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Inland Revenue

Tax Policy

PUBLISHED 5 August 2005

Child support bill introduced

A bill introduced today allows a partial write-off of late payment penalties as an incentive for liable parents who have defaulted on child support payments to begin making regular payments. It also gives Inland Revenue the powers to initiate an administrative review when it thinks the amount of child support payable by a liable parent does not accurately reflect the parent's ability to pay. For more information see the government's media statement, including questions and answers, and the commentary on the bill.

Hon David Cunliffe
Minister of Communications
Minister for Information Technology
Associate Minister of Finance, Revenue and State-Owned Enterprises


Child Support Bill to benefit Kiwi Kids

Associate Revenue Minister David Cunliffe today introduced the Child Support Amendment Bill into Parliament.

"This bill will improve the flow of money to the children who need it," said David Cunliffe.

"The bill is part of a balanced package of sticks and carrots that will ensure that liable parents better meet their obligations to their children," said David Cunliffe.

"Getting child support debt down will take a combination of legislative and administrative measures. The changes introduced in the bill offer an incentive for liable parents who have defaulted to get back into the system before it's too late.

"Penalties for late payment can grow quickly, creating a disincentive for some parents who fall far behind to front up to Inland Revenue and meet their obligations. In some cases debt and penalties rise to the point where defaulting parents feel repayment is impossible.

"Much of the increase in child support debt is the result of penalties compounding rather than core debt itself increasing dramatically. The latest figures put core debt of liable parents who default at about $416 million, with unpaid penalties mounting to another $558 million.

"The bill will enable Inland Revenue to work more flexibly with debtors and to remit some of their penalties if they enter into a binding payment arrangement and stick to it.

"Only penalty debt, which goes to the Crown, never the core debt that is owed to the custodial parent, can be remitted." David Cunliffe said.

The bill also gives Inland Revenue greater powers to review the total financial affairs of parents when it suspects they are paying less child support than they should – for example, if it suspects a liable parent is using business structures to mask income.

"Other changes will allow respondents to a child support administrative review the right to appeal to the family court if they are dissatisfied with the outcome, and allow Inland Revenue to accept documentation from other countries as proof of parentage.

"The changes proposed in the bill will work alongside administrative changes designed to tighten the collection system, such as increased border enforcement. The government has increased funding by $14 million for these activities.

"The changes recognize that any approach to reducing debt needs to be a balance between providing incentives for parents to get into the system and meet their obligations, and taking firm action against them if they don't take that opportunity.

"My approach is to do what is needed to get the child support to those families who need it, I am confident this bill will help achieve that," David Cunliffe said.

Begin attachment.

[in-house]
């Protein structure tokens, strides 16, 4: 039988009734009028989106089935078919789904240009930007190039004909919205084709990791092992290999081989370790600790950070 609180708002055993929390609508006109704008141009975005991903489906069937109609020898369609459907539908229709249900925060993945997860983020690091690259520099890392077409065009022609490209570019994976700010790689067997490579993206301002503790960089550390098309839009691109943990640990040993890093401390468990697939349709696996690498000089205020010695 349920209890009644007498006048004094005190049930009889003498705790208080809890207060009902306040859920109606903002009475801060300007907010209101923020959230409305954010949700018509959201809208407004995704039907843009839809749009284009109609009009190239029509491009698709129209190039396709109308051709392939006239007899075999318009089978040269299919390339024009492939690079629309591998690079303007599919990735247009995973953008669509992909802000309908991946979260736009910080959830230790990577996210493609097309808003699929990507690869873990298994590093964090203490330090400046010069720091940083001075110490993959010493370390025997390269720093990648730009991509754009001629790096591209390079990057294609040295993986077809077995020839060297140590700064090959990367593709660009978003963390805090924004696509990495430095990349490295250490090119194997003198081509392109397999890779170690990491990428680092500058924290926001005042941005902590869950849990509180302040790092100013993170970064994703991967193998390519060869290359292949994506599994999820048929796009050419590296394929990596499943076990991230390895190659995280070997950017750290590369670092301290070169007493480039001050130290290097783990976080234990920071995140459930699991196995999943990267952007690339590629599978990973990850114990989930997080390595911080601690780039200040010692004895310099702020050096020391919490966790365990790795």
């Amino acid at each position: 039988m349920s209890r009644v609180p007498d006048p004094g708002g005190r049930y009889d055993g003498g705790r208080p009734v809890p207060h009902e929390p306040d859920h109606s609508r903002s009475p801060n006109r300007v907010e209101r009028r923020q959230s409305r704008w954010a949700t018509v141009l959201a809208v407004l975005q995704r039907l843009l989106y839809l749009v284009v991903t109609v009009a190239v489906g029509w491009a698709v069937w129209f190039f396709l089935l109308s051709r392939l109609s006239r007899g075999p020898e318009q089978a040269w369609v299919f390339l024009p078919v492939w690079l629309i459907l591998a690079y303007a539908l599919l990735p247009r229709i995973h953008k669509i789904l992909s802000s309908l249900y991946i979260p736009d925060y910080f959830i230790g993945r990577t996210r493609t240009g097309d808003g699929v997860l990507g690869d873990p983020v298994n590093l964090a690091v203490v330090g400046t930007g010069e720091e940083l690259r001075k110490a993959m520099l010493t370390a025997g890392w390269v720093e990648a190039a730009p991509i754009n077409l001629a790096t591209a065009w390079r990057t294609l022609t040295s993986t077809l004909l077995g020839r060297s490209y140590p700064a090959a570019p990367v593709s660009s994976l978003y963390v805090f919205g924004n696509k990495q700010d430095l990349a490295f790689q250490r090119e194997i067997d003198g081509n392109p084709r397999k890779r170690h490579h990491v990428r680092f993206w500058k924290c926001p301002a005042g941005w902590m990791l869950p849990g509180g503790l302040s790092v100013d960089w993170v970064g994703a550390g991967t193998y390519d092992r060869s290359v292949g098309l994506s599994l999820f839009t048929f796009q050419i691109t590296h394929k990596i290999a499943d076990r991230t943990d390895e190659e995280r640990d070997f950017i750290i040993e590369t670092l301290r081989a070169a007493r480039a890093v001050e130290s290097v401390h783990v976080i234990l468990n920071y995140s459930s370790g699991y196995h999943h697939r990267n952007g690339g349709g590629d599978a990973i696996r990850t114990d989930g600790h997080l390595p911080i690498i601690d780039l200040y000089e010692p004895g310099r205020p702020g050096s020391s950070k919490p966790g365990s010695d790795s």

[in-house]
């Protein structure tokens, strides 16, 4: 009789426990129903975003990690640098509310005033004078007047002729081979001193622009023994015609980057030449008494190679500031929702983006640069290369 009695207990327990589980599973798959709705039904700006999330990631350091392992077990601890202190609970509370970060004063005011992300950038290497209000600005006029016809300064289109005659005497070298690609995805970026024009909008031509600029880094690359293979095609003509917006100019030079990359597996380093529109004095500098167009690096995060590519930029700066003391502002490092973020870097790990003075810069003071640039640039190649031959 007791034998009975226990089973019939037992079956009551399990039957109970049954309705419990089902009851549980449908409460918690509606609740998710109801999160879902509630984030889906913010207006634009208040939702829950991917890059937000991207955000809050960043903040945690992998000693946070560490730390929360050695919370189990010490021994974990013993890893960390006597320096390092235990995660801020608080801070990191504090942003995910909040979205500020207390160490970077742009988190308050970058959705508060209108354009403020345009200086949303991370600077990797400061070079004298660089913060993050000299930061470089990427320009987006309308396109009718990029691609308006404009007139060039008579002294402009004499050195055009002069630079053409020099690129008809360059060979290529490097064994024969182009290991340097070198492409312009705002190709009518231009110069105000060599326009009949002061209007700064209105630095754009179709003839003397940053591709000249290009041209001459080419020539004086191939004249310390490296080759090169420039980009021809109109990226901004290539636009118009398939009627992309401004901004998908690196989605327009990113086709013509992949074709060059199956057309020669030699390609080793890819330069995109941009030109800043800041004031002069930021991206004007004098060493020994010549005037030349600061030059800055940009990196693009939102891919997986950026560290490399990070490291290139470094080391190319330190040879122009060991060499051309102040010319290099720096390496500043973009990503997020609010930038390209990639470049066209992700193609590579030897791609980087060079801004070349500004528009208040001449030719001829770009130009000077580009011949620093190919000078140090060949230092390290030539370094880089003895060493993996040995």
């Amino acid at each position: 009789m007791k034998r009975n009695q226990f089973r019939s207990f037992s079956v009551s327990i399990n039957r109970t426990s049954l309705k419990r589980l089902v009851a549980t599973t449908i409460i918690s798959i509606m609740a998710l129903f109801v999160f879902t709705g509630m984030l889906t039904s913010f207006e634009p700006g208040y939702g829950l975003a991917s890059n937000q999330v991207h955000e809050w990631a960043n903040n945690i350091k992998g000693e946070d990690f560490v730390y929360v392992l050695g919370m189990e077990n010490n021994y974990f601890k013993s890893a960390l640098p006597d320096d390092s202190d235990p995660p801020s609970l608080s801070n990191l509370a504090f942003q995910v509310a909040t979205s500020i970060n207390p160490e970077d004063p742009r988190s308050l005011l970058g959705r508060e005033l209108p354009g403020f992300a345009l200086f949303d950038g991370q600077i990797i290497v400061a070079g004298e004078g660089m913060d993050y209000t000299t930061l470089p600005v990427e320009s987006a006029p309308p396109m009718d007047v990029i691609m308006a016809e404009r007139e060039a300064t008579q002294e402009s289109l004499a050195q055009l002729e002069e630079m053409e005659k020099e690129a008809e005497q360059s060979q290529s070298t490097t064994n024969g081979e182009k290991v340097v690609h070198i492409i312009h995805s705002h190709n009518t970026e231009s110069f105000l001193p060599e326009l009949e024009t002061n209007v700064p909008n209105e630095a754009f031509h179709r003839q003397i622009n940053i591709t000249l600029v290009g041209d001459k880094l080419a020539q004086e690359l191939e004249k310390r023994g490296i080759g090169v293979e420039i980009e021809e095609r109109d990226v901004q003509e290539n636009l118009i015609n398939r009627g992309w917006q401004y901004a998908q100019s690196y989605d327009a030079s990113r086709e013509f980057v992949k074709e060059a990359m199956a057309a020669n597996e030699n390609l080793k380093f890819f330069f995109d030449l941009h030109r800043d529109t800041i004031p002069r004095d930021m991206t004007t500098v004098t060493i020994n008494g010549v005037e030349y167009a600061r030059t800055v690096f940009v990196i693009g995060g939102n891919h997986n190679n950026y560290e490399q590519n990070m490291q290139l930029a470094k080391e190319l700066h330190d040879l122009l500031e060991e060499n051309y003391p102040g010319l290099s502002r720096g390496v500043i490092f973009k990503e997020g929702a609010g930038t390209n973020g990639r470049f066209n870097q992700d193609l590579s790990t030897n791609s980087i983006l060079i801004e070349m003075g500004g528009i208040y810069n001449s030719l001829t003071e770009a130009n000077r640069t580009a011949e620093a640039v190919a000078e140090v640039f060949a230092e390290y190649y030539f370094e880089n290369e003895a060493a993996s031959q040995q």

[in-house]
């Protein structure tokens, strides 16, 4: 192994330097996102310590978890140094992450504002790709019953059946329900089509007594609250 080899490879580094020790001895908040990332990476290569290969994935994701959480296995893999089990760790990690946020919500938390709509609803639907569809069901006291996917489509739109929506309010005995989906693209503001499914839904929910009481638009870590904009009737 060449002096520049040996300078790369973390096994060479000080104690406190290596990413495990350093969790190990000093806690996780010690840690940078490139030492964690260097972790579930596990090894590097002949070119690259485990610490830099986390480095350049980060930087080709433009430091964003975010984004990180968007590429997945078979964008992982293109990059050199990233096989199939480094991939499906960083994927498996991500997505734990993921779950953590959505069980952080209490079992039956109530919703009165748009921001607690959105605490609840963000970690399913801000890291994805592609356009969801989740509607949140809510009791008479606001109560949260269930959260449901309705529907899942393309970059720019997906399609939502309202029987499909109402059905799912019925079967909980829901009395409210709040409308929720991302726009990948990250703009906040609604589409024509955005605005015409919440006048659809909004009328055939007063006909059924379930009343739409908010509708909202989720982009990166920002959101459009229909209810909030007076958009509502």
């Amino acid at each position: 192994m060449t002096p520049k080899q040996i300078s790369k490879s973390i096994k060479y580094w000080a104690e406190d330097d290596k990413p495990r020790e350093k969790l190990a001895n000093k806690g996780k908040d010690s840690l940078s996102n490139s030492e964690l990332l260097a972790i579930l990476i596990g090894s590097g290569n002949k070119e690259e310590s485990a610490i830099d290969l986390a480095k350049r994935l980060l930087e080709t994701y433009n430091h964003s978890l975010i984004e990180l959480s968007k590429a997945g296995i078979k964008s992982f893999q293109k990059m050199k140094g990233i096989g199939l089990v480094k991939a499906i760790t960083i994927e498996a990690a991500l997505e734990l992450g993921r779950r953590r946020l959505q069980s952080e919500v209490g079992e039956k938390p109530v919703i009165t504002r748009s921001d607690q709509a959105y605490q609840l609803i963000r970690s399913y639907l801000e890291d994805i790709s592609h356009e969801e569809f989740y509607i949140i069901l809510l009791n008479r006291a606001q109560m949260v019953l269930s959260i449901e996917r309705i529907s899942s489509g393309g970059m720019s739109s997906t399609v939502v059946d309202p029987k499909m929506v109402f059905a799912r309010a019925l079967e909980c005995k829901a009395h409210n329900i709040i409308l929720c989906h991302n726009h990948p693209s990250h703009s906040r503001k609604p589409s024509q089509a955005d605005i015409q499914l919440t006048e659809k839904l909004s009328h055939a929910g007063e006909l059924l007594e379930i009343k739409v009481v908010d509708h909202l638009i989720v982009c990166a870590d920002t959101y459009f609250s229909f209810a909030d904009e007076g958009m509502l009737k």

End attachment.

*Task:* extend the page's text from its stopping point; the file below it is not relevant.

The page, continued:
For details of the legislative changes see the commentary on the Child Support Amendment Bill, available at

Contact: Julian Kersey, Advisor, 04 471 9116, 021 811 999

Questions and Answers: Child Support Amendment Bill

What does the bill do to encourage people to pay child support?

It offers an incentive to liable parents who have stopped paying child support to start making regular payments again. If they front up and agree to keep up their payments – and stick to the agreement, some of the late payment penalties they owe will be written off. They will still have to pay all the child support they owe, however.

The idea is that the state gives up some of the penalties to get lapsed parents back into the system so they can begin to make regular child support payments in full and on time.

Example – when penalties are written off

As at 1 April 2006 Jane has child support debt totalling $1,191. This is made up of:

  • child support assessment $1,000
  • initial late payment (10%) penalties $100
  • incremental penalties (2% of total unpaid amount) $91.

Jane enters into an arrangement with Inland Revenue to pay regular child support plus $21.15 per week towards her total assessment and initial late payment penalties. Six months later Jane has kept to the arrangement and has paid Inland Revenue $550 towards her debt, which is half of the debt. Inland Revenue can write off $45.50 (half) of her incremental penalties. Her total debt will be reduced to $595.50. In a further six months Jane has paid an additional $550 towards her debt and receives another write-off of incremental penalties of $45.50, which clears her child support debt in full.

Example – if someone breaks a payment arrangement

As at 1 April 2006 Tony has child support debt totalling $1,191. This is made up of:

  • child support assessment $1,000
  • initial late payment penalties $100
  • incremental penalties $91.

Tony enters into an arrangement with Inland Revenue to make regular child support payments plus pay $21.15 per week towards his debt. Six months later Tony has kept to the arrangement and has paid Inland Revenue $550 towards his total assessment and initial late payment penalties, which is half of the debt. Inland Revenue can write off $45.50 (half) of his incremental penalties. His total debt is reduced to $595.50. Three months later Tony defaults on his arrangement and stops making payments. Even though he has complied with the arrangement for a further three months he receives no further write-off until he enters into a new agreement and complies with it for at least six months.

Who can initiate a review of a liable parent’s financial affairs?

The bill also allows Inland Revenue itself, not just custodial parents, to initiate reviews of liable parents’ financial affairs when it suspects they are deliberately paying less child support than they should. The change is intended to counter the practice of some parents to structure their financial affairs so as to minimise their child support payments.

Example –when Inland Revenue might initiate a review

Eric is the director of a profitable company and is paying the minimum amount of child support. Inland Revenue records show that Eric is paying himself an annual income of $25,000, although he also has the use of a house and car owned by the company.